We call on the European Parliament to adopt a resolution, following its debate on the situation in Hungary 26th April, urging the Hungarian government to withdraw its proposed foreign agents law.
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Prime Minister Orbán of Hungary has spent the last seven years taking democracy apart piece by piece. He has taken over public media and silenced criticism from almost all major private media companies with the threat of fines, punitive taxes or through closure. He has protected his government from the courts by pushing through a new Constitution, packed the Constitutional Court with his political allies, and taken away some of its biggest powers. And all the while he has continued to line the pockets of his friends at the top of Hungary’s business world through a deeply corrupt political system. In his latest move, Orbán has strangled academic freedom by passing a law to force the closure of the Central European University (CEU), one of the country’s best educational establishments. The threatened closure has brought out tens of thousands of protesters.
Orbán is hoping that while the world is focused on the CEU, no one will notice his move to kill off pro‐democracy NGOs in Hungary.
Now he is turning on the only voices left to stand up against corruption, environmental destruction and to fight for the rights of all Hungarians: a handful of investigative journalists and human rights activists. He is angry. So few people voted in his referendum last year asking Hungarians to reject an EU quota of 1,300 refugees that the final result was invalid. And after spending a reported EUR 30 million on his anti‐refugee hate campaign, you can understand why. Orbán partly blames human rights activists for his defeat. They argued that the referendum was a farce, because under international law, all countries have a legal obligation to assist refugees. Orbán is also irritated by environmental NGOs who are asking questions about his new Putin‐financed and built nuclear power station as well as investigative journalists and anti‐corruption NGOs who keep exposing theft of public money.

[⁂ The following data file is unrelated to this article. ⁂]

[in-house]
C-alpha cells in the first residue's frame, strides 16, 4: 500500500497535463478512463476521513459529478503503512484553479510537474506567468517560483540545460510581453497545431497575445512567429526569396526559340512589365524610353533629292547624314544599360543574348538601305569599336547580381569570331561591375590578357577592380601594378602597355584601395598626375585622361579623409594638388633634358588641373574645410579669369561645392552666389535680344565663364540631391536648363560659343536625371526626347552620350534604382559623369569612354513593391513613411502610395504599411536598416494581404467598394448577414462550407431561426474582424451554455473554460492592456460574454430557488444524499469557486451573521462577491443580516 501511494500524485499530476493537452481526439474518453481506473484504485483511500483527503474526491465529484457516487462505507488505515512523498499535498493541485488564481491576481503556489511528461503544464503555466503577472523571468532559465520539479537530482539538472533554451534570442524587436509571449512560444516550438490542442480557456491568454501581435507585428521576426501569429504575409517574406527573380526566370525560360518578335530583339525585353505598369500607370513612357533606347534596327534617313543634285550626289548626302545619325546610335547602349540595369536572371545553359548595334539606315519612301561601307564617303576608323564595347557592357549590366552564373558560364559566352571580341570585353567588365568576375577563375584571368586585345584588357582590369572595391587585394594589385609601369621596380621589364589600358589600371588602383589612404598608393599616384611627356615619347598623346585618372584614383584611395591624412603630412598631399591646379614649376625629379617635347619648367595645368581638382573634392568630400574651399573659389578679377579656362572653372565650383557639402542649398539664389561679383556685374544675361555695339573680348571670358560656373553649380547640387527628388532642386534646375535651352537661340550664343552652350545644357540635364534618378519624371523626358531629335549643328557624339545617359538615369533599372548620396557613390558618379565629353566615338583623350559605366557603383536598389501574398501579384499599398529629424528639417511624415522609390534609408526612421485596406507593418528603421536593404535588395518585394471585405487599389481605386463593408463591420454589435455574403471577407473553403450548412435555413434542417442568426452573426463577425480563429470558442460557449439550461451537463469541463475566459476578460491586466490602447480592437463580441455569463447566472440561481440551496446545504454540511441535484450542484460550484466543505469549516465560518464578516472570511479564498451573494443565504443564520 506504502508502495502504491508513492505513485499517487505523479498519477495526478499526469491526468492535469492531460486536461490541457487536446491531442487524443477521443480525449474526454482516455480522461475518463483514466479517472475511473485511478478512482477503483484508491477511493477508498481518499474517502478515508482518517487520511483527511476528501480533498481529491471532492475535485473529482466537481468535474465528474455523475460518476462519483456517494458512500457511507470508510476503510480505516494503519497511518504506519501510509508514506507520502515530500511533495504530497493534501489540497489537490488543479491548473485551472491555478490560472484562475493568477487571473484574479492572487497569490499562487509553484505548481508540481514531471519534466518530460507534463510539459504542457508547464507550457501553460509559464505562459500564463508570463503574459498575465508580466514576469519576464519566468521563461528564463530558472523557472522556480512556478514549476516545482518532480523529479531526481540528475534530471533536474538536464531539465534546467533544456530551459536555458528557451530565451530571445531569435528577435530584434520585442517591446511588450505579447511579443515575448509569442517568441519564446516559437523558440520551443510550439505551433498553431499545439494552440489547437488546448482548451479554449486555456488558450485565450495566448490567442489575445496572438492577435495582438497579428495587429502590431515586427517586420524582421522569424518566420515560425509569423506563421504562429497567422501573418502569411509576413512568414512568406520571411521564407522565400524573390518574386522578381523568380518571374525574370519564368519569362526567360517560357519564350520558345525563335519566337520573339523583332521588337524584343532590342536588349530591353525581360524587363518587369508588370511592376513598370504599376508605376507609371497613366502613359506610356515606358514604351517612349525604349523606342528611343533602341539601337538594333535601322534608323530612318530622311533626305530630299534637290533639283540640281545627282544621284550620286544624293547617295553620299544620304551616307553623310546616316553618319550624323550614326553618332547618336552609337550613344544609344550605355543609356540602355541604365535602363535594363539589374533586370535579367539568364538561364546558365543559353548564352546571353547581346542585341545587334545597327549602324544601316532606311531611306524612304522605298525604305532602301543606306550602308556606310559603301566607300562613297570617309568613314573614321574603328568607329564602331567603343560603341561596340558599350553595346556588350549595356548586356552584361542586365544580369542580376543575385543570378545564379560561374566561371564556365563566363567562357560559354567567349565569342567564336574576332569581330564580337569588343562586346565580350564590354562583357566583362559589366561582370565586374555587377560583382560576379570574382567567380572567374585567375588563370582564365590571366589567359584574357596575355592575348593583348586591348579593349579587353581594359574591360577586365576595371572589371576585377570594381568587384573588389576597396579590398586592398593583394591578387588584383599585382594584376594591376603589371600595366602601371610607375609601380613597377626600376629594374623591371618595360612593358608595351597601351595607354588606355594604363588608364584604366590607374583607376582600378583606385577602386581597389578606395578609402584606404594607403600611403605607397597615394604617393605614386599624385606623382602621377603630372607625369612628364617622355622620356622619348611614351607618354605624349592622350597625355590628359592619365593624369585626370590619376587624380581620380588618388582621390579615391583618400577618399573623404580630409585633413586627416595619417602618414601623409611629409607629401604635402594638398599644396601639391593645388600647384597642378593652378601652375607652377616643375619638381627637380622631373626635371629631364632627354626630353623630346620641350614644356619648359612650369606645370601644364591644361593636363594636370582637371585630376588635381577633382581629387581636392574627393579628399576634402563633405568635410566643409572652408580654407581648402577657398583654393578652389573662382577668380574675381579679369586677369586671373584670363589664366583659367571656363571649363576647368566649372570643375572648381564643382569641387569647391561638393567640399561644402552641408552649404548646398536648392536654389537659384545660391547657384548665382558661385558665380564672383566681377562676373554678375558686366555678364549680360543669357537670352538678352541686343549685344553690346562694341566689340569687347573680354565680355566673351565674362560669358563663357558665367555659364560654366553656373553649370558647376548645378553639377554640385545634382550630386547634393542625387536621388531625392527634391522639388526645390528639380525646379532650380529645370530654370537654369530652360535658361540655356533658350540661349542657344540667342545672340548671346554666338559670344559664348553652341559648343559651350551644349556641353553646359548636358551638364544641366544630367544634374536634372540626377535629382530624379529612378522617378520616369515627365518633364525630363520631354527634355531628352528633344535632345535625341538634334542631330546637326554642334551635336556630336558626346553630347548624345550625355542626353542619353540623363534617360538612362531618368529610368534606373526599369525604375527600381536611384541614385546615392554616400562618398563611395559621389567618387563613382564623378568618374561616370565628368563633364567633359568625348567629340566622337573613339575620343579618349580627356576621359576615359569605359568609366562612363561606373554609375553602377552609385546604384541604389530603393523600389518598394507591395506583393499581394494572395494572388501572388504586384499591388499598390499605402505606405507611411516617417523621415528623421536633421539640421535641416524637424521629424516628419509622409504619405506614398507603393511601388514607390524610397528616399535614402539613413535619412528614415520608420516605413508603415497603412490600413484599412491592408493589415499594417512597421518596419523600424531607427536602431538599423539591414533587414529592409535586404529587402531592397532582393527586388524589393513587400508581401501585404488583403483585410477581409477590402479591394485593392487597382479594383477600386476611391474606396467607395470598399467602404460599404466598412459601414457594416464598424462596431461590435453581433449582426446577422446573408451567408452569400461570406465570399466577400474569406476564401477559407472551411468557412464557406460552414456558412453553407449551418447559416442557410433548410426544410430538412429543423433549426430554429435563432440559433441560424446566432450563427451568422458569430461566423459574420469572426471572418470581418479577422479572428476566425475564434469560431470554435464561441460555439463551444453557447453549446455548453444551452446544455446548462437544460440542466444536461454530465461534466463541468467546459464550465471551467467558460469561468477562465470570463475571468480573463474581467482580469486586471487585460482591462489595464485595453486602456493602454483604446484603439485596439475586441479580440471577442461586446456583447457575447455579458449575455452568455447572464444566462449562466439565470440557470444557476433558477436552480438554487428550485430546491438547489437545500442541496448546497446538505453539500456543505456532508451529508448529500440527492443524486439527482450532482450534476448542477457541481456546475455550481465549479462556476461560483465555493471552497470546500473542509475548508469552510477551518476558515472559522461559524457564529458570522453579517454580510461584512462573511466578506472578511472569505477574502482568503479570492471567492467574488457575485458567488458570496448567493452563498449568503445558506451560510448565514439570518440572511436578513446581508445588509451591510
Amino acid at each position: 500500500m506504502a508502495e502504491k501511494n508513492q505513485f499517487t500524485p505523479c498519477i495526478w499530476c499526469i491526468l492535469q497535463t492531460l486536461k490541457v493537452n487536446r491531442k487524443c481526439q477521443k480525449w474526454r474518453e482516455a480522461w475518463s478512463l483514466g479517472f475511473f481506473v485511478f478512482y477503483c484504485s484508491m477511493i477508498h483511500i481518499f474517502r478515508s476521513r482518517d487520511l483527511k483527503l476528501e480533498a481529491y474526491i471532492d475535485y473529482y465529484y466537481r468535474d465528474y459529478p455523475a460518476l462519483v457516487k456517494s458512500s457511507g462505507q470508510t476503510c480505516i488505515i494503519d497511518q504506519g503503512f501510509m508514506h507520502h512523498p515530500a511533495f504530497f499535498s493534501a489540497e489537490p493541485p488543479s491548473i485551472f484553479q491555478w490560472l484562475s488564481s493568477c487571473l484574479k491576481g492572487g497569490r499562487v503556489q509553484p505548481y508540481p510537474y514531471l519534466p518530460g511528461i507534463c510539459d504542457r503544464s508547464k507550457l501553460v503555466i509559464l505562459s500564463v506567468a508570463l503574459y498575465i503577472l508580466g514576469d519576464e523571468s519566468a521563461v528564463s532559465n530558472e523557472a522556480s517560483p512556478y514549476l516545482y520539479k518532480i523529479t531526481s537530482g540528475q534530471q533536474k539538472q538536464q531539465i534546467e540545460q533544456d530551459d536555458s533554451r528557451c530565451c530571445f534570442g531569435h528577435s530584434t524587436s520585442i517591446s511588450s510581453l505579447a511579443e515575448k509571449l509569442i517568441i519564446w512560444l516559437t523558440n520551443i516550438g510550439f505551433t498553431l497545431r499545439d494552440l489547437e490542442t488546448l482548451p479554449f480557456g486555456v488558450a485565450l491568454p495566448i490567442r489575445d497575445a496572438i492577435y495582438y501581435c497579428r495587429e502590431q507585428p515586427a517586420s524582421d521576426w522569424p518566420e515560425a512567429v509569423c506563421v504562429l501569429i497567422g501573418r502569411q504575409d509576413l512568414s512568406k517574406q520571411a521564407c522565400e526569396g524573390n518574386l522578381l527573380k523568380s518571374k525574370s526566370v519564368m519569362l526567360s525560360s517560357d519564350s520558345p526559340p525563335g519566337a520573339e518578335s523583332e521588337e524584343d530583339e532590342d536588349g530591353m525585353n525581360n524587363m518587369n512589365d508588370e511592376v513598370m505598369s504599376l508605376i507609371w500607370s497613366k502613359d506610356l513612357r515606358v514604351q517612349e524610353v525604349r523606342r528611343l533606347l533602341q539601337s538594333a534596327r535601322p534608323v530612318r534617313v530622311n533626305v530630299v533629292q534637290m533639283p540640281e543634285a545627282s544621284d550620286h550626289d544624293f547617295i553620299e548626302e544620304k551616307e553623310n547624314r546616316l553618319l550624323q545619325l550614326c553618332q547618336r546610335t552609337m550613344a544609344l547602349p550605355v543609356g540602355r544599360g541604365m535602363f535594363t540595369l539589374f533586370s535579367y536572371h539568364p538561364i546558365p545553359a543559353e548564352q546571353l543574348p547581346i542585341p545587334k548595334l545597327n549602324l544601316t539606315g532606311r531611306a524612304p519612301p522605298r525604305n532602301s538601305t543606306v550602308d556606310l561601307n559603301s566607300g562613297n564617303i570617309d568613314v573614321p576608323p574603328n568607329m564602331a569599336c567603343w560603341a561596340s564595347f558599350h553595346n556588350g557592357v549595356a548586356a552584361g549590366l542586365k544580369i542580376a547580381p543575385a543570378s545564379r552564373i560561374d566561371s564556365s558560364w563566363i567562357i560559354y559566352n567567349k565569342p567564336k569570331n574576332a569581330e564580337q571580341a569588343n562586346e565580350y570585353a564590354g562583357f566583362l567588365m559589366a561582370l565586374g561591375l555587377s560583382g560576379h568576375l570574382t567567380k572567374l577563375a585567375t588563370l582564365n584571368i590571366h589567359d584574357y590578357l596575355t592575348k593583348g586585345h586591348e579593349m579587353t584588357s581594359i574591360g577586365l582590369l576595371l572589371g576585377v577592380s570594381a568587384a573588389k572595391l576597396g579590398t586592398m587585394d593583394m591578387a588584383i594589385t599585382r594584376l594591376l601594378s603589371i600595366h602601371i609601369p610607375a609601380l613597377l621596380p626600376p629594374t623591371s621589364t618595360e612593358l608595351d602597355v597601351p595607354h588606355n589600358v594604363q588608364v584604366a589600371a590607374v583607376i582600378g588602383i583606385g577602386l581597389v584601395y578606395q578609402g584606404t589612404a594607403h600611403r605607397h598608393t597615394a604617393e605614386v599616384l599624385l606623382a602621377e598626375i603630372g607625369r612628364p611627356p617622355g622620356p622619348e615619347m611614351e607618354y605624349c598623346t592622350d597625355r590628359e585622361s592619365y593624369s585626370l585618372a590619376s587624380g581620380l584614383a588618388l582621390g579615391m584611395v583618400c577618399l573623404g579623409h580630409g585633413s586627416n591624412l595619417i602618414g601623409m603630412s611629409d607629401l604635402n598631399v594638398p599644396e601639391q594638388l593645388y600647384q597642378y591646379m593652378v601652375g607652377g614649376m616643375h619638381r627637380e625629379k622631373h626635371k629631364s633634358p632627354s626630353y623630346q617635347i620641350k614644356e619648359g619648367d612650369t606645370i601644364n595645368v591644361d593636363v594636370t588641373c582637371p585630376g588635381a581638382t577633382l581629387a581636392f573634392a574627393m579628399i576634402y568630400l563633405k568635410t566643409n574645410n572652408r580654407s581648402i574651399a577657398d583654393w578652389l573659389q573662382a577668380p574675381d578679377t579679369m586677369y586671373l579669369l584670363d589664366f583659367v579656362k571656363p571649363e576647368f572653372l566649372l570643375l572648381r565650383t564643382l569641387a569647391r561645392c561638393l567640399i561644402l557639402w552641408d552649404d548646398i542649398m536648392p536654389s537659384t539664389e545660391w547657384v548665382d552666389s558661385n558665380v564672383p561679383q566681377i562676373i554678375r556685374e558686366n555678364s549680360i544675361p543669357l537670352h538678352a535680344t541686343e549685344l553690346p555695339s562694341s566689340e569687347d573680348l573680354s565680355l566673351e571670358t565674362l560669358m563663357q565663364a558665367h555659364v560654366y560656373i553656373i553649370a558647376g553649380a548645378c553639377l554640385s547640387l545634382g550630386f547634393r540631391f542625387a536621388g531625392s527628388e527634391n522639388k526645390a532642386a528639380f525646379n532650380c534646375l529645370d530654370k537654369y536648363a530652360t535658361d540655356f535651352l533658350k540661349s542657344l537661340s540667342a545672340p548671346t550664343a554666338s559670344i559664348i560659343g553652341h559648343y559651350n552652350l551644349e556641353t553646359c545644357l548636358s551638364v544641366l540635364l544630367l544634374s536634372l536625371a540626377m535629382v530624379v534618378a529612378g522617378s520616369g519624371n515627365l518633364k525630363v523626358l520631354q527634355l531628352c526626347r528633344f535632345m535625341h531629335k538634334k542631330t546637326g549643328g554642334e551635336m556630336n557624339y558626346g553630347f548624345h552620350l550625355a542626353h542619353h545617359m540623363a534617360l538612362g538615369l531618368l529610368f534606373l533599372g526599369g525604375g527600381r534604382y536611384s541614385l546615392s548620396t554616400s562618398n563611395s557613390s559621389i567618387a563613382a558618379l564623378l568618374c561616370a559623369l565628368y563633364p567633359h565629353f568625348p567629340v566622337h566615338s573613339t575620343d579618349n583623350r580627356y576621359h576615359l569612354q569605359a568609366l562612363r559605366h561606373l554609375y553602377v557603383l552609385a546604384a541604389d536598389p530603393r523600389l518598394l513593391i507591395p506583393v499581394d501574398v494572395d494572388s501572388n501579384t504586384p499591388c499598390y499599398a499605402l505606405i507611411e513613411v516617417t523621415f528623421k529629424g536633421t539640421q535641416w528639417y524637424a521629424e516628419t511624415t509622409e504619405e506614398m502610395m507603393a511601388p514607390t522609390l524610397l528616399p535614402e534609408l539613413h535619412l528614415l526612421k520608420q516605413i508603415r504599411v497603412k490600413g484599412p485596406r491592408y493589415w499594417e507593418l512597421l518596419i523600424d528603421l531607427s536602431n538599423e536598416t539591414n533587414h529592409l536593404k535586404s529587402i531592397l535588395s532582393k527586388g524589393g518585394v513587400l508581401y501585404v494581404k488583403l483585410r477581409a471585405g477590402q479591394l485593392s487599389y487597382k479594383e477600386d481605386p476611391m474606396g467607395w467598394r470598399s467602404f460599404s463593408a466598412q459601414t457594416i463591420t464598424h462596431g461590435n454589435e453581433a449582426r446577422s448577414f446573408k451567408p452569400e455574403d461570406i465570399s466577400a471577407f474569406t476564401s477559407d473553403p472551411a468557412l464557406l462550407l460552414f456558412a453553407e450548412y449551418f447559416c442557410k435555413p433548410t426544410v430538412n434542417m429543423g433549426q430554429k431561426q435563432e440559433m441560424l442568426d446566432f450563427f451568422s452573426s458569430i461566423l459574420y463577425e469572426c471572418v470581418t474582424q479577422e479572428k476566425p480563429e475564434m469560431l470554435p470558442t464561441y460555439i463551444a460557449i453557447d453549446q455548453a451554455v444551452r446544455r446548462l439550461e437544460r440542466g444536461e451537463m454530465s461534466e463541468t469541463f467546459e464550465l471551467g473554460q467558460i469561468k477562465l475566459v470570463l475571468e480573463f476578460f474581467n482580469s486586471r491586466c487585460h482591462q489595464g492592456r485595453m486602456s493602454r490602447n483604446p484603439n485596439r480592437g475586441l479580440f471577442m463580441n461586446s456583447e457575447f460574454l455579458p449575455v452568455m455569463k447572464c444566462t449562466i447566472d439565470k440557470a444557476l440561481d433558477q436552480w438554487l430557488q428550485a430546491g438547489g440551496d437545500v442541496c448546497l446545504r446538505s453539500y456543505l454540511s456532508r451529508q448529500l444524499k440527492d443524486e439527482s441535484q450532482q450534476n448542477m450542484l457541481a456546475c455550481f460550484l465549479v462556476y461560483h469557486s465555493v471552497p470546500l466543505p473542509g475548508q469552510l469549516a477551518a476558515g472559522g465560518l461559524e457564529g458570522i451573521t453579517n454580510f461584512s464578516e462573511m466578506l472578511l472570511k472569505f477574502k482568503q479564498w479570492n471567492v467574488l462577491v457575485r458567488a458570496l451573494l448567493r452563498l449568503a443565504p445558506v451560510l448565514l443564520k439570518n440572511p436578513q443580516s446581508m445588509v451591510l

Under a proposed new law, any NGO getting more than EUR 23,300 per year in donations from outside Hungary would have to publicly declare itself to be a ‘foreign agent’. This is a carbon copy of Putin’s anti‐NGO law.
If an NGO fails to make this declaration it will face a fine and, ultimately, closure. Orbán’s goal is to stigmatize and discredit the NGOs he doesn’t like in the eyes of the public and, as other members of his government have made clear, force them out of their own country. The same tactic has been used in Russia. As suspicion from the public and harassment from the authorities mounts, we face the very real prospect that Hungary’s last remaining pro‐democracy organisations will close.
If the European Parliament wishes to protect the EU’s fundamental values, it must make clear that this Russian‐style anti‐democratic law has no place in the EU. We urge you to protect the last line of defense for Hungarian democracy.